The Federal Circuit Court of Australia has upheld the decision of the Administrative Appeals Tribunal cancelling the 189 visa of an Indian citizen who had submitted a ‘bogus’ document of his English competency.
The Tribunal had found that “the applicant provided false information in his visa application in that he stated that he was proficient in English language, which was not correct.”
AAT affirmed the decision of the Minister for Immigration, Citizenship, Migrant Services and Multicultural Affairs to cancel the applicant’s visa.
The 189 Skilled Independent Visa is a permanent visa allowing the applicants to remain indefinitely in Australia with full work rights without sponsorship by a State/Territory Government or relative in Australia.
The Federal Circuit Court found no error in this decision and dismissed the applicant’s appeal to review the decision. He was also ordered to pay the cost of the case fixed in the amount $5,600.
The applicant, Mr Patel, is a citizen of India. He received a Subclass 189 Skilled – Independent visa on 30 April 2015.
According to the Federal Circuit Court’s decision, “when making the application for the visa, the applicant stated that he had undertaken an English language test on 10 January 2015 and was graded as “proficient”.
However, the Department of Immigration and Border “received information that the test taker score with the reference number given by the applicant was invalid and the scores had been cancelled.”
The department cancelled Mr Patel’s visa determining his score report to be a ‘bogus’ document.
Mr Patel challenged the department’s decision in the Administrative Appeals Tribunal.
The Tribunal found that the test report form with Mr Patel’s name and reference number was invalid, and his scores were cancelled.
According to AAT’s decision, “…an analysis of the scores of the applicant in his 10 January 2015 test, indicated that there was substantial agreement between his answers on one or more scored sections of the test and those of other test-takers. This suggested that the applicant may have had unauthorised access to the test forms administered on 10 January 2015 and/or the answer keys for the test form.”
Mr Patel, however, denied knowledge about any cheating.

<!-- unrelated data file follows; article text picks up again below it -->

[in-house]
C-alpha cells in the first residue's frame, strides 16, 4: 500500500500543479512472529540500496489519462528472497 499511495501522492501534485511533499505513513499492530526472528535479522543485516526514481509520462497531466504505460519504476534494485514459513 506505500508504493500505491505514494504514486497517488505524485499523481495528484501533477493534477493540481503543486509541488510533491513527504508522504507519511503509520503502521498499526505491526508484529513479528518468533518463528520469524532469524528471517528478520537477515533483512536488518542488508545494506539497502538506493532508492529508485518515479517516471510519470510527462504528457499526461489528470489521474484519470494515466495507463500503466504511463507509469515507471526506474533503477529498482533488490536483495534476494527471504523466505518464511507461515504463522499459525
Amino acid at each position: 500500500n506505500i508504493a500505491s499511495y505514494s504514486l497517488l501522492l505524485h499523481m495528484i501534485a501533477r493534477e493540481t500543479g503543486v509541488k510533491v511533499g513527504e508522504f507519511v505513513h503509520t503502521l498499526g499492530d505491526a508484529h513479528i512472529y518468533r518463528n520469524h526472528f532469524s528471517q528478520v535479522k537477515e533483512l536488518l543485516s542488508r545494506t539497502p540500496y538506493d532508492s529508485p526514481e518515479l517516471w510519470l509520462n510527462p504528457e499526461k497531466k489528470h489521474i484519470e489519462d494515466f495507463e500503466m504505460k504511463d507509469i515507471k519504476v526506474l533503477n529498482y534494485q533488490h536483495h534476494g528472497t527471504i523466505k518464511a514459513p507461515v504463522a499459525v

However, the Tribunal found out that Mr Patel had appeared for three English-language tests, one in 2006 and two in 2009, but could not achieve a minimum score required for the visa. He confirmed he did not have adequate English for a temporary visa.
“It raised its concerns that the applicant, in the past, was unable to achieve the scores required for competent English, yet he claimed in his visa application that he had proficient English,” AAT noted in its decision.
Mr Patel acknowledged that he had not achieved competent English in 2009, but that was a long time ago, and he claimed that he had been preparing for the test while working in his home town. Therefore he appeared for the test six years later and achieved a ‘proficient’ score.
The Tribunal was not satisfied that the applicant had proficient English as he had claimed in his visa application.
“…a security analysis of his scores had properly concluded that he may have had unauthorised access to the test forms administered on the day of his test and/or the answer keys for the test form,” AAT said in its decision.
The Tribunal also noted that while the applicant had educational qualifications in Information Technology, he worked in an unskilled job in a supermarket.
Overall, the Tribunal concluded that the applicant’s visa should be cancelled after considering all relevant factors.
Appeal to the Federal Circuit Court
Mr Patel challenged AAT’s decision in the Federal Circuit Court on eight grounds, including his claim that he had not provided any ‘bogus documents’ or incorrect information in his visa application.
“My test result is not invalid, and I have not misled the department. This is a totally wrong allegation on me,” he said in his appeal.
He appeared before the Court unrepresented and requested the assistance of an Interpreter.
The Federal Circuit Court Judge Humphreys noted, “Contrary to the applicant’s claims, there was considerable evidence before the Tribunal that the applicant had not been honest when he claimed to have proficient English. This included the applicant’s own evidence and that of the ETS analysis.”
Judge Humphreys dismissed Mr Patel’s application.